We’re Living the Future of Hospitality—This Is What it Looks Like
It’s different, and in some ways, it’s even better.
Q: My group has used the past year to plan for a new normal—but we haven’t done any events yet in the pandemic, so it’s hard to imagine what they’ll really look like. What’s actually going on in practice, and how’s it working?
A from Teri Agosta, General Manager of the Hilton Cleveland Downtown: We have done multiple events against the backdrop of the pandemic, both social and corporate. Fortunately, we’ve been able to deliver an outstanding experience for guests and attendees—even though that experience now looks different. In fact, we’ve seen how the changes caused by the pandemic can actually add substantial value to our events, now and in the future. Here’s what we’ve been seeing:
Expanded Attendance, and With It Expanded Opportunities
Consider a typical wedding. Some would-be guests just don’t make the list—either because it’s too expensive for the hosts to include them, or they are not in the position to travel. When it comes to destination weddings, often people can’t possibly attend. But when families broadcast or simulcast the wedding, they can virtually distribute the special day to more guests.
If guests are attending one of our events virtually, we ask ourselves how to make them feel equally part of the moment as in-person guests. So, our team might send a welcome kit with a T-shirt or some food from the area; for weddings, they might send a piece of wedding cake. It’s important to provide a tactile element that encourages that sense of connection. It’s about making everyone feel connected and included, no matter what the format is.
On the corporate side, we recently participated, along with our Destination Cleveland colleagues, in the American Society of Association Executives annual meeting. The typical attendance in past years was about 4,000; because it was virtual this year, the attendance soared to almost 9,000. People may be more likely to join when there isn’t the financial and logistical commitment of travel and time. A lot of associations are finding out they actually have a larger attendance for their meetings now.
We recently hosted an event for a pharma group, where about 100 socially distanced people in a conference room each had individual microphones and broadcast the content around the world. They were able to amplify their message to a much broader audience than ever before.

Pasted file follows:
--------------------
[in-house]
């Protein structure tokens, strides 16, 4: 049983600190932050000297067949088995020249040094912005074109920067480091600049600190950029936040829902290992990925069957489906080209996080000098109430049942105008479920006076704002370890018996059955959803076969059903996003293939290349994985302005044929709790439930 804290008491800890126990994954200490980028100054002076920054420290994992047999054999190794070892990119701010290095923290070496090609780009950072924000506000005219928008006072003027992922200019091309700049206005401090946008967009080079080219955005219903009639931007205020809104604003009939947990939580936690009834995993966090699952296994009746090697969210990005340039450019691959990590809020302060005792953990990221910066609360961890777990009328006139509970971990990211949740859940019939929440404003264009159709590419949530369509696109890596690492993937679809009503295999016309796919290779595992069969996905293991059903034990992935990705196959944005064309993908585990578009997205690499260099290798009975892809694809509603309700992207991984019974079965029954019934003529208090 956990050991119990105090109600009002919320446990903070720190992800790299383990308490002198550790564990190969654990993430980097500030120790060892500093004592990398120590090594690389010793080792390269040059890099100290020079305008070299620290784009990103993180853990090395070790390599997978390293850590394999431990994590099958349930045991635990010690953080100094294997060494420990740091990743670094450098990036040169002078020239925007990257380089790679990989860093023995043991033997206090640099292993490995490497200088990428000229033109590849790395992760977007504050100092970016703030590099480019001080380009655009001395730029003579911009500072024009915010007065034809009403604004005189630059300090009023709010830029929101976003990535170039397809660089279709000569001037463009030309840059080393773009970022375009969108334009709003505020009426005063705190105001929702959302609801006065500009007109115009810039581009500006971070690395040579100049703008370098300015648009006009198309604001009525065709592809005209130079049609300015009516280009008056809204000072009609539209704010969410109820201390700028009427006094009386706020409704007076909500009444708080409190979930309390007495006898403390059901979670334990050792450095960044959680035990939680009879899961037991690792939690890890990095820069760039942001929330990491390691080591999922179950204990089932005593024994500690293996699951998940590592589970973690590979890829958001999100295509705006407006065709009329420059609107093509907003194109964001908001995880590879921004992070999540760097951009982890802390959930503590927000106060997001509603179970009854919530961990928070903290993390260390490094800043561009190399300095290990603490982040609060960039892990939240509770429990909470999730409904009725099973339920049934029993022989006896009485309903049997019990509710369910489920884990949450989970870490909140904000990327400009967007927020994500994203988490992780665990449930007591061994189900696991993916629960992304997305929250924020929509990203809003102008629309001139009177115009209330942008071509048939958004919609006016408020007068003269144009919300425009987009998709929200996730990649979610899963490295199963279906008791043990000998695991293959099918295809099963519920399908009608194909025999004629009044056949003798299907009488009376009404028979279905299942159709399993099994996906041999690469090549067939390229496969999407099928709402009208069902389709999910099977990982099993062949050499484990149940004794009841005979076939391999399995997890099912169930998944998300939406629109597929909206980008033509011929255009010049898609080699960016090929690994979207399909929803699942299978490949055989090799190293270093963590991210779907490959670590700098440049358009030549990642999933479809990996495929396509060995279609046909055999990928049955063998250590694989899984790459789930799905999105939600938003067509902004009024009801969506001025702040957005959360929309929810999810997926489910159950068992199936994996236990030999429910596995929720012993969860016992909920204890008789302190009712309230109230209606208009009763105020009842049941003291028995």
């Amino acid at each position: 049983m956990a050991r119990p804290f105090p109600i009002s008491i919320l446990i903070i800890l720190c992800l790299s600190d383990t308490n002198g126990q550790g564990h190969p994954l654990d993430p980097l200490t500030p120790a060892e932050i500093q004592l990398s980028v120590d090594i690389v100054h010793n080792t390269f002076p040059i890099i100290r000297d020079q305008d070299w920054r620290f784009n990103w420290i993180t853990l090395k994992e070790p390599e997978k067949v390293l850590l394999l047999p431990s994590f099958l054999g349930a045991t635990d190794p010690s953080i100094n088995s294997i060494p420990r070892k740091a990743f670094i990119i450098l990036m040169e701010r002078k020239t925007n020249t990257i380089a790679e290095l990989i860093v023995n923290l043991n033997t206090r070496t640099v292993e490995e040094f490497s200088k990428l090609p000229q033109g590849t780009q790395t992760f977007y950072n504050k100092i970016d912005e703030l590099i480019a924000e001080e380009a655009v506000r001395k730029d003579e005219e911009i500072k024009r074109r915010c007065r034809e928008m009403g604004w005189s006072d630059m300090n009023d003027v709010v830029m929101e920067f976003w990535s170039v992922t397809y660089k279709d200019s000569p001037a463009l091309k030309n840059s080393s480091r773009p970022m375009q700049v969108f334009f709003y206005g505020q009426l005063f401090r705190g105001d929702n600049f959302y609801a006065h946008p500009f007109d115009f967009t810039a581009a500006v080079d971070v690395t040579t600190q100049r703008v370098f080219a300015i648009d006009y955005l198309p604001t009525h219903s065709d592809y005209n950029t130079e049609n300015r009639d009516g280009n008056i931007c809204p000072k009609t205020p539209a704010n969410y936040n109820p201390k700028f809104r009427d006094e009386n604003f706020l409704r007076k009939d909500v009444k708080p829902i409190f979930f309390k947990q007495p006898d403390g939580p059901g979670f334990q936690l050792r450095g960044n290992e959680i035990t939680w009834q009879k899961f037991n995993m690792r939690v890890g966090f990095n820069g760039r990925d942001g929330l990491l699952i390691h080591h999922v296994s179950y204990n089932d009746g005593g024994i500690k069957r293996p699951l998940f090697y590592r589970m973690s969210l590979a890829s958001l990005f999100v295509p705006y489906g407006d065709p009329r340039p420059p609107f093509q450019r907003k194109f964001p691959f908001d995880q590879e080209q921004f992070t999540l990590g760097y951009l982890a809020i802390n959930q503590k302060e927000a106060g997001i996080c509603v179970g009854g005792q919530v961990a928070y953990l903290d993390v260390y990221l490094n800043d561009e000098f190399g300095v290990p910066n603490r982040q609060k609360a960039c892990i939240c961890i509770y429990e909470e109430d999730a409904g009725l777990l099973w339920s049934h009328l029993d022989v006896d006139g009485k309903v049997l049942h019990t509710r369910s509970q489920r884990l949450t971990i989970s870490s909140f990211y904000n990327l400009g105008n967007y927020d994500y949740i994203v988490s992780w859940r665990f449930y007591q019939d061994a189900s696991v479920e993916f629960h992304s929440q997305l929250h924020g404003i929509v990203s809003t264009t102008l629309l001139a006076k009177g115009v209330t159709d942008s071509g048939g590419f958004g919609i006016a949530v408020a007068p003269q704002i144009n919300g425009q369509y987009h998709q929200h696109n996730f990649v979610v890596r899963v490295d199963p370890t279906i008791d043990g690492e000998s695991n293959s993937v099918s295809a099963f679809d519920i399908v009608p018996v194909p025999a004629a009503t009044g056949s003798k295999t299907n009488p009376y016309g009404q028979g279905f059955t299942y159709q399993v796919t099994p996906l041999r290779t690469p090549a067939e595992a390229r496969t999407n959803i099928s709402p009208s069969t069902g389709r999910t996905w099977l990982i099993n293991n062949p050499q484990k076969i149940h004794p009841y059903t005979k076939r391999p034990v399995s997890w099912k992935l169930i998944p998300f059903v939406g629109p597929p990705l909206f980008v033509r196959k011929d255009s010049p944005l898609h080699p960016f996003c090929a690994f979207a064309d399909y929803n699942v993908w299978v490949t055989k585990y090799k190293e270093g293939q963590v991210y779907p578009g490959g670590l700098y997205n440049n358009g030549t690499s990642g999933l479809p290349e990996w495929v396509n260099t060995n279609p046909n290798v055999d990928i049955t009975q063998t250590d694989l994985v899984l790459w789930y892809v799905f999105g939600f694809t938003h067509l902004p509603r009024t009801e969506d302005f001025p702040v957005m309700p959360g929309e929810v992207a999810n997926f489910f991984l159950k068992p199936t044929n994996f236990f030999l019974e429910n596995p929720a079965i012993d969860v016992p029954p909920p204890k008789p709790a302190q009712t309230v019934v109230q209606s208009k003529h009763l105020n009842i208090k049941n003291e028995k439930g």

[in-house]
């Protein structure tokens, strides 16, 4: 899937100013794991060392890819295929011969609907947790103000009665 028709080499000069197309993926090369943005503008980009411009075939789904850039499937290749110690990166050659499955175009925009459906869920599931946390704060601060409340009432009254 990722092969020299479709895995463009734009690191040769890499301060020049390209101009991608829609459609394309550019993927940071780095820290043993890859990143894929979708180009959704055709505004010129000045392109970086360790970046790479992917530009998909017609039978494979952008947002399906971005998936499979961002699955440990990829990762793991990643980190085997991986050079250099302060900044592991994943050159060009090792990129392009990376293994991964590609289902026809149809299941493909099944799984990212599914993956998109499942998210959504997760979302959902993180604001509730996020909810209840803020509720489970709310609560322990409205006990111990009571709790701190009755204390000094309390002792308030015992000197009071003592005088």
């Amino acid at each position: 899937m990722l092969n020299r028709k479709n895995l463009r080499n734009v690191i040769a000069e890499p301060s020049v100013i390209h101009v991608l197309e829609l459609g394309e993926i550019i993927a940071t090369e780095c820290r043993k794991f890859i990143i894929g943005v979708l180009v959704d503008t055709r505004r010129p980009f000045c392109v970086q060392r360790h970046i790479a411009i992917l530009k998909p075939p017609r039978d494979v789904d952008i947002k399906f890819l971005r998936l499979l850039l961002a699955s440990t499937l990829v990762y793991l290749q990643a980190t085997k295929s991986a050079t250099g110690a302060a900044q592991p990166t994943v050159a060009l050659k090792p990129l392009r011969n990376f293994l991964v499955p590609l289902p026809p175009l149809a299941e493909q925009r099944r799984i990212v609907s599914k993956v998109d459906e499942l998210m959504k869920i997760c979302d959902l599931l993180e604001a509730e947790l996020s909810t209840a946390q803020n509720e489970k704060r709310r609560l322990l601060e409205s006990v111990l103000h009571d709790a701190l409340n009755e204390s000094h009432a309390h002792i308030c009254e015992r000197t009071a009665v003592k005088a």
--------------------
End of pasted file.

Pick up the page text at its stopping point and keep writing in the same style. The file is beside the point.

Plus, with more remote learning opportunities and more remote work opportunities, families can do a lot more traveling to their children’s sporting events, for instance. So we see more visitors across sectors taking advantage of this flexibility to travel and attend events in person, and that’s an opportunity for planners to capture.
Everyone is at a different comfort level when it comes to event attendance, travel, and socializing these days. And hospitality providers are in the position to meet each guest where they are.
People come here for socially distant events that take place in multiple rooms, for instance, that are all connected via screens to the same content. So they’re able to be in the same venue, but in a way that feels safe to them. Then, there are people who just want to be in the same room, but six feet apart—even for weddings—and we can accommodate that with strategic seating and layout options.
So, it’s all about creating content based on what the groups and the individual attendees need. Some people are happy to mingle in a way they deem safe, and others just want to go straight to their rooms. Some people want help with their luggage, and some don’t. Some people want their rooms cleaned, and some don’t. We can make everyone comfortable, and we’re doing it.
Of course, quality hospitality vendors and venues have always carefully adhered to safety protocols. But whereas those practices were once meant to be hidden, these days our guests want to see everything explicitly. Our housekeeping and sanitization procedures used to be our secret; if we spotted a housekeeper in the lobby, we regretted that visibility to our guests. Now, everybody wants to know exactly what our secrets are and how we’re working to keep them safe.
There’s no more clutter in the rooms, no more paper where there could be an electronic solution. Our people are carefully trained. Our air is filtered, ionized, and polarized. To build our cleanliness program, we partnered with Lysol and the Mayo Clinic, two strong and powerful brands that add a stamp of authenticity; this allowed us to elevate our cleanliness practices through science-backed research, and train our team members to implement it.
Hilton now has an “EventReady checklist,” all about customizing safe solutions through innovative food and beverage offerings, creative uses of technology, and redesigned spaces. We go through this checklist with each and every one of our clients; it covers matters of cleanliness, safety, flexibility, and social responsibility. They want to know what we’re doing so they can share it with their membership, with the people they are bringing, to put them at ease.
It’s about not just establishing and delivering these safety protocols but also being clear and transparent about everything. This is what gives our guests confidence and mitigates anxiety.
I expect this new transparency to stick around long term—even after the pandemic. Same goes for the expanded attendance through hybrid events and increased flexibility within the workforce and the family alike. Events are happening successfully here in the new normal, and the future is bright.
This Q&A column features Teri Agosta, General Manager of the Hilton Cleveland Downtown, and is brought to you by Destination Cleveland. Keep an eye out for more meeting planning tips as you continue to navigate the new environment. And to learn more about Cleveland, visit www.thisiscleveland.com/meetings.